International aspirations are one thing, but get the basics wrong.....
And to think people were angry with Roberto Mancini when he waved an imaginary card asking for a player to be sent off. Macedonian coach Gjore Jovanovski wants every footballer off the field of play… for five long years. Jovanovski stunned the assembled media in his December press conference as manager of Macedonian top flight side Rabotnicki, by proposing football in the country be abandoned for half a decade until conditions improved.
"At this moment, my opinion is that the conditions for football in Macedonia are catastrophic,” explained Jovanovski. “There is nowhere to play, to change, or to take a shower, and I don't even want to speak about some of the other European norms. What I have said is nothing new, many people around the game know of these problems but someone had to say it because under these conditions, the football in Macedonia will never move forward.”
The 55-year-old former Yugoslav international added: "All of us who are working in football, including me, will lose a lot from such a decision to suspend football activities for five years, but if nothing gets done, things will only worsen and that will hurt the future generations."
The statement wasn’t exactly warmly received. Two weeks later Jovanovski was sacked. Rabotnicki president Dragan Popovski told the club’s official website: “As the president of the club, I was satisfied with his work. However, the differences about the work conditions were very big and that is the reason we have agreed to stop the cooperation.”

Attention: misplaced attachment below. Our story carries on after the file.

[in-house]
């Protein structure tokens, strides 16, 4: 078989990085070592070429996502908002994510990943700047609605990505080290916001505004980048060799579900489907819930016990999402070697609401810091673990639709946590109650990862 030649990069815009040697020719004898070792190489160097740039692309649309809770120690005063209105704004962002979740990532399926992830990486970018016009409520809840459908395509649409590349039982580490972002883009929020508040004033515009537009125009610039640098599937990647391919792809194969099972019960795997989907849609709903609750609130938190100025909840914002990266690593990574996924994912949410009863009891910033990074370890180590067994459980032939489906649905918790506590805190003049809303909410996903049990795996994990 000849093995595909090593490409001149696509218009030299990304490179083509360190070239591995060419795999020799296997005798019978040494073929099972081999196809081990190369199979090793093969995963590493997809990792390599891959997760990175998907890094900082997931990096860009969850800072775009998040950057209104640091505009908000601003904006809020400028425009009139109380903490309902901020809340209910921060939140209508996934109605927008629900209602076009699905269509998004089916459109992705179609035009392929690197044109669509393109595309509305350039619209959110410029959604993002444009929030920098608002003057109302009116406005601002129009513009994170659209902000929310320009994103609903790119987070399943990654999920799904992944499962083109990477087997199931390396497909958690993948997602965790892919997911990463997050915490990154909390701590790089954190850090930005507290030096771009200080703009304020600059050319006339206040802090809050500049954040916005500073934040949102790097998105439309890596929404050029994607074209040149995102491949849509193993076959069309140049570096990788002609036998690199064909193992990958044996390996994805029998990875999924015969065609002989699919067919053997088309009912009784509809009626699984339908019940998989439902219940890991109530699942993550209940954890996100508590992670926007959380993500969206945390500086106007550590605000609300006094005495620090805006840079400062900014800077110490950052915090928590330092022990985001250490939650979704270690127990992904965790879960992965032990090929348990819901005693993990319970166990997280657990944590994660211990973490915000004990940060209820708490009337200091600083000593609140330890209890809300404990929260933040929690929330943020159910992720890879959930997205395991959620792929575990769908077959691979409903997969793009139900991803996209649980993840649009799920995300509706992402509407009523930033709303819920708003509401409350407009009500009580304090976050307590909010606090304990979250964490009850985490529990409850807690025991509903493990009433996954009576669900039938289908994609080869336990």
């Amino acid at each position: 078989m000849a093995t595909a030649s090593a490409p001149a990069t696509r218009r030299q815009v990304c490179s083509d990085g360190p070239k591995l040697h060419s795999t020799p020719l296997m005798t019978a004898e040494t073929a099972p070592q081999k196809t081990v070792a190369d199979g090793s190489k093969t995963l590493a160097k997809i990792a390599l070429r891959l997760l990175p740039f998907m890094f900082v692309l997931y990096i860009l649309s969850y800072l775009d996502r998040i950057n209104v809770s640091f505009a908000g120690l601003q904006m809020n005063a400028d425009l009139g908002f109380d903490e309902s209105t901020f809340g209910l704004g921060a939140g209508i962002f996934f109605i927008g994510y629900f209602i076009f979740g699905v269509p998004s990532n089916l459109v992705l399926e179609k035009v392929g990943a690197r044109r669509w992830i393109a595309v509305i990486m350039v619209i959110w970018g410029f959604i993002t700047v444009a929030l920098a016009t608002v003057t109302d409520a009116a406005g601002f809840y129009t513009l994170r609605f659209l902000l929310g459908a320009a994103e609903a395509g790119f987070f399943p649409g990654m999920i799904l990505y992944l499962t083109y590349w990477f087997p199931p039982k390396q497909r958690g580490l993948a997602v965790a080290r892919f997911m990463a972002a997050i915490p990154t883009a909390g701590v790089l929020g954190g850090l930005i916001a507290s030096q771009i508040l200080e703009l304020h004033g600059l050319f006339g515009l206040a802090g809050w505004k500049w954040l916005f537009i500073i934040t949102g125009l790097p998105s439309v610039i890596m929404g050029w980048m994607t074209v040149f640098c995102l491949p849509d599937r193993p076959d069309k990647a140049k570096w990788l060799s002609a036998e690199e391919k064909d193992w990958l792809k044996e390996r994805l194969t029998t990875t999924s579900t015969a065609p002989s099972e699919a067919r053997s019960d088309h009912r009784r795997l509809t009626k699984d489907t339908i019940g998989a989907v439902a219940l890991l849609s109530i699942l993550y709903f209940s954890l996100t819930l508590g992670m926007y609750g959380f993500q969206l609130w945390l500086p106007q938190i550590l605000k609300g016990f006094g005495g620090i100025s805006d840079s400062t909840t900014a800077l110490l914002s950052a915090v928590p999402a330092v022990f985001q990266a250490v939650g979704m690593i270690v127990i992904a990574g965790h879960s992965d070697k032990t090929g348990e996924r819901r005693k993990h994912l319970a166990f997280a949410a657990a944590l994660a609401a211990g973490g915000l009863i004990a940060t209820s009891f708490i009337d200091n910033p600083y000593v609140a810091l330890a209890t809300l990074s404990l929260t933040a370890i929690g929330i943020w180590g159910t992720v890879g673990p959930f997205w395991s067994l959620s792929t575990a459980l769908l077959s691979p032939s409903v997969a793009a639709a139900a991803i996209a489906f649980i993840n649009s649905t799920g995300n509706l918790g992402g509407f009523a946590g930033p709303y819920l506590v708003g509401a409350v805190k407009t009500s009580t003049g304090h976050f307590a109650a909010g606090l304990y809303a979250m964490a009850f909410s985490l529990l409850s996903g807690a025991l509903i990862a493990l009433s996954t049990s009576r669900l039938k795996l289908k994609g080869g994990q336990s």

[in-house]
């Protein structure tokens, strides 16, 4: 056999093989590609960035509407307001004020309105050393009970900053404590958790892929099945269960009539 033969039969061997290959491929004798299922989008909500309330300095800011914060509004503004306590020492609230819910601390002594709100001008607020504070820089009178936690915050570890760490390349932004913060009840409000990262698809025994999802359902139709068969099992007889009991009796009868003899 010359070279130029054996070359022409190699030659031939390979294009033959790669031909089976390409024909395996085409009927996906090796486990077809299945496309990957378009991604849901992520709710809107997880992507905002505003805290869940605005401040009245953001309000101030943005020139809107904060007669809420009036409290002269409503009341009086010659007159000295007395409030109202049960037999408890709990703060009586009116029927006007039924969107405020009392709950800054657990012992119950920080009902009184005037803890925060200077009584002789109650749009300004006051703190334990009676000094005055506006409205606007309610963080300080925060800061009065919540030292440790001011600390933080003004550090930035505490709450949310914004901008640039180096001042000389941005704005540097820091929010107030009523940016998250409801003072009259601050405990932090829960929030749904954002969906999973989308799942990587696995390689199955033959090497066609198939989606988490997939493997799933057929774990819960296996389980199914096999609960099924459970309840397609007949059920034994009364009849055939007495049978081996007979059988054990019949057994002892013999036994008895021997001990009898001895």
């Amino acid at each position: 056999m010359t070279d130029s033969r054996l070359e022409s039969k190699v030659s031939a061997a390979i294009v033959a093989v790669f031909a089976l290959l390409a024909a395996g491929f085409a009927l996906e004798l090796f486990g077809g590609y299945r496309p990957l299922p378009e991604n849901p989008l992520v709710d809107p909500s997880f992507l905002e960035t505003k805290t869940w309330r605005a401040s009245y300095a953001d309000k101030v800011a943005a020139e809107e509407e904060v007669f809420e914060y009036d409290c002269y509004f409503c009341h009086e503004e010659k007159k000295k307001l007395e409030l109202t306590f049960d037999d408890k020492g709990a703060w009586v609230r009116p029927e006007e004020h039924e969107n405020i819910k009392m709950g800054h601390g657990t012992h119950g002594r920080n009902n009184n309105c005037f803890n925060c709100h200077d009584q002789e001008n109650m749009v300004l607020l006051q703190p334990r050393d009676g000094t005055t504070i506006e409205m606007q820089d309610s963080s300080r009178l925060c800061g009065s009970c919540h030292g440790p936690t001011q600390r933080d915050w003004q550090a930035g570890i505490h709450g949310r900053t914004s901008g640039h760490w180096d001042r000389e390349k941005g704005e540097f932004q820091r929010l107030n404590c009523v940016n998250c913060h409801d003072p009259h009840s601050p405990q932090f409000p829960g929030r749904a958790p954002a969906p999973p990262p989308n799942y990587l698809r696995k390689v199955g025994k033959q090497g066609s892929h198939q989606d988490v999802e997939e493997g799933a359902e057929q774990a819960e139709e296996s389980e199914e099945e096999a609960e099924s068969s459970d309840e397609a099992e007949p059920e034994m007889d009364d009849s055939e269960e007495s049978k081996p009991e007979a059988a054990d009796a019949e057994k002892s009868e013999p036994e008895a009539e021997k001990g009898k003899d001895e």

Jovanovski may have been ushered towards the exit door but as much as some in Macedonia would wish to dismiss his comments as those of a rambling old fool, many in the country are left wondering whether his points are valid. Filip Zdraveski, editor of the website Macedonian Football, certainly feels there is some truth in Jovanovski’s words.
“Sadly, Gjore's wish won't be realised,” said Zdraveski. “But honestly, many of the things he said are right. Many think Macedonia must ban football because of the very bad infrastructure. In many of the stadiums, the grass looks more like a field for corn than for football. I wouldn't ban football, but something must be done.”
The problems run deeper than a few broken shower taps. The decrepit facilities only hint at the wider malaise - a lack of funding that leaves Macedonian football ripe for corruption.
In 2010 the Court of Arbitration for Sport upheld UEFA’s eight-year Europe-wide ban on erstwhile Macedonian champions FK Pobeda Prilep for their match-fixing role in a Champions League tie back in 2004. Club president Aleksandar Zabrcanec was also banned from football for life as part of the proceedings. A worrying state of affairs in itself given Zabrcanec is the brother-in-law and former business partner of Haralampie Hadzi-Risteski, the current president of the Football Federation of Macedonia (FFM).
Despite his links to Pobeda and allegations of a commercial stake in a betting company, Hadzi-Risteski survived the club’s collapse to win re-election as FFM president. Indeed, his re-election prompted two top-flight clubs, Makedonija Gjorce Petrov and Sloga Jugomagnat, to boycott all FFM competitions and they were subsequently expelled from the league. As a result, the First Macedonian Football League currently plods on without three of its eight champions.
And yet, worse could be yet to come. A thorough clean-up operation may have dire consequences. Milorad Stojmanovski, Macedonian journalist and World Soccer correspondent, points out: “If every football club declared its income, paid the taxes on players’ salaries and the use of sports facilities, it could generate a steep fall of as much as 50% in the number of registered clubs in Macedonia.”
Jovanovski’s views have cost him his job. He offered an extreme and unpalatable solution to the country’s desperate problems. But the more you delve into Macedonian football, the more you end up thinking the offbeat coach’s proposal is not quite as outlandish as it sounds. And for football in Macedonia, perhaps that’s the most worrying thought of all.